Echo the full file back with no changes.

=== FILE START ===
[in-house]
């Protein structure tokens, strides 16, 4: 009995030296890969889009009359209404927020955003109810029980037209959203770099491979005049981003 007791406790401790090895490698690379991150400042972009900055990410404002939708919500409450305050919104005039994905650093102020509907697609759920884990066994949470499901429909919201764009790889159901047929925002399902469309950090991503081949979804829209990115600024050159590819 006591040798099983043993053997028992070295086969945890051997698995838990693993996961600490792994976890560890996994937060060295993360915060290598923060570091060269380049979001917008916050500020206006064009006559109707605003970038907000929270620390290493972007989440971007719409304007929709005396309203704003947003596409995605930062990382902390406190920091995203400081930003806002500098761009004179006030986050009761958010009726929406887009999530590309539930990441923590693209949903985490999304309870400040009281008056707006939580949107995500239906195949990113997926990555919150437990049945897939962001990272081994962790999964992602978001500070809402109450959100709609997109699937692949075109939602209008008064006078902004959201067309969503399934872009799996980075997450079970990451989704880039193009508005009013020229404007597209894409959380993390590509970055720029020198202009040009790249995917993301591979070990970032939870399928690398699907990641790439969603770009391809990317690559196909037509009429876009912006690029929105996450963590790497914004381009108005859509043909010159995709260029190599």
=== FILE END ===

[in-house]
């Protein structure tokens, strides 16, 4: 009995030296890969889009009359209404927020955003109810029980037209959203770099491979005049981003 007791406790401790090895490698690379991150400042972009900055990410404002939708919500409450305050919104005039994905650093102020509907697609759920884990066994949470499901429909919201764009790889159901047929925002399902469309950090991503081949979804829209990115600024050159590819 006591040798099983043993053997028992070295086969945890051997698995838990693993996961600490792994976890560890996994937060060295993360915060290598923060570091060269380049979001917008916050500020206006064009006559109707605003970038907000929270620390290493972007989440971007719409304007929709005396309203704003947003596409995605930062990382902390406190920091995203400081930003806002500098761009004179006030986050009761958010009726929406887009999530590309539930990441923590693209949903985490999304309870400040009281008056707006939580949107995500239906195949990113997926990555919150437990049945897939962001990272081994962790999964992602978001500070809402109450959100709609997109699937692949075109939602209008008064006078902004959201067309969503399934872009799996980075997450079970990451989704880039193009508005009013020229404007597209894409959380993390590509970055720029020198202009040009790249995917993301591979070990970032939870399928690398699907990641790439969603770009391809990317690559196909037509009429876009912006690029929105996450963590790497914004381009108005859509043909010159995709260029190599």